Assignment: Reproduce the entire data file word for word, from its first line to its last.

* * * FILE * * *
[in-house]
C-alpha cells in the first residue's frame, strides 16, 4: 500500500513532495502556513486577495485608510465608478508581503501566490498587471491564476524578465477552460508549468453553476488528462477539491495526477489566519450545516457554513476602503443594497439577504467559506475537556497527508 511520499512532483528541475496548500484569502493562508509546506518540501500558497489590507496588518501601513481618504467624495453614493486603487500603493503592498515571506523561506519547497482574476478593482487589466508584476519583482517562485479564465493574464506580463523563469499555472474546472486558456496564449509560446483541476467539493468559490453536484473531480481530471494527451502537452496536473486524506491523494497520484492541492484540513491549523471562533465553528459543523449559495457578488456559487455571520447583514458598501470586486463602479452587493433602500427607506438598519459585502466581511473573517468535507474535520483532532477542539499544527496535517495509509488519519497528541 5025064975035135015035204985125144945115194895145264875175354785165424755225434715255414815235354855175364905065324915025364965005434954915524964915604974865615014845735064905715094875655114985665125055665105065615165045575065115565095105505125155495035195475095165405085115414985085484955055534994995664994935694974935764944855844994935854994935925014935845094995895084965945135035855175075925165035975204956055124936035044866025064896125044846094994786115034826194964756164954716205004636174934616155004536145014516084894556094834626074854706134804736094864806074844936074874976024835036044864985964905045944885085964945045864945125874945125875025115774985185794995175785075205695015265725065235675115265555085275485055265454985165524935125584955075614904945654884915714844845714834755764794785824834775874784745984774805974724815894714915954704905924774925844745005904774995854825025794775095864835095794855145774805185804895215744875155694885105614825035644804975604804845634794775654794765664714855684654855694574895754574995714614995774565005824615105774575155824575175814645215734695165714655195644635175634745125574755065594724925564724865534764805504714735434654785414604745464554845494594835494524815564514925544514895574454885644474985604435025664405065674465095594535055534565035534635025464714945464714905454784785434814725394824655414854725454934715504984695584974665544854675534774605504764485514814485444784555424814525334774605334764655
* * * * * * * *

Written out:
[in-house]
C-alpha cells in the first residue's frame, strides 16, 4: 500500500513532495502556513486577495485608510465608478508581503501566490498587471491564476524578465477552460508549468453553476488528462477539491495526477489566519450545516457554513476602503443594497439577504467559506475537556497527508 511520499512532483528541475496548500484569502493562508509546506518540501500558497489590507496588518501601513481618504467624495453614493486603487500603493503592498515571506523561506519547497482574476478593482487589466508584476519583482517562485479564465493574464506580463523563469499555472474546472486558456496564449509560446483541476467539493468559490453536484473531480481530471494527451502537452496536473486524506491523494497520484492541492484540513491549523471562533465553528459543523449559495457578488456559487455571520447583514458598501470586486463602479452587493433602500427607506438598519459585502466581511473573517468535507474535520483532532477542539499544527496535517495509509488519519497528541 5025064975035135015035204985125144945115194895145264875175354785165424755225434715255414815235354855175364905065324915025364965005434954915524964915604974865615014845735064905715094875655114985665125055665105065615165045575065115565095105505125155495035195475095165405085115414985085484955055534994995664994935694974935764944855844994935854994935925014935845094995895084965945135035855175075925165035975204956055124936035044866025064896125044846094994786115034826194964756164954716205004636174934616155004536145014516084894556094834626074854706134804736094864806074844936074874976024835036044864985964905045944885085964945045864945125874945125875025115774985185794995175785075205695015265725065235675115265555085275485055265454985165524935125584955075614904945654884915714844845714834755764794785824834775874784745984774805974724815894714915954704905924774925844745005904774995854825025794775095864835095794855145774805185804895215744875155694885105614825035644804975604804845634794775654794765664714855684654855694574895754574995714614995774565005824615105774575155824575175814645215734695165714655195644635175634745125574755065594724925564724865534764805504714735434654785414604745464554845494594835494524815564514925544514895574454885644474985604435025664405065674465095594535055534565035534635025464714945464714905454784785434814725394824655414854725454934715504984695584974665544854675534774605504764485514814485444784555424814525334774605334764655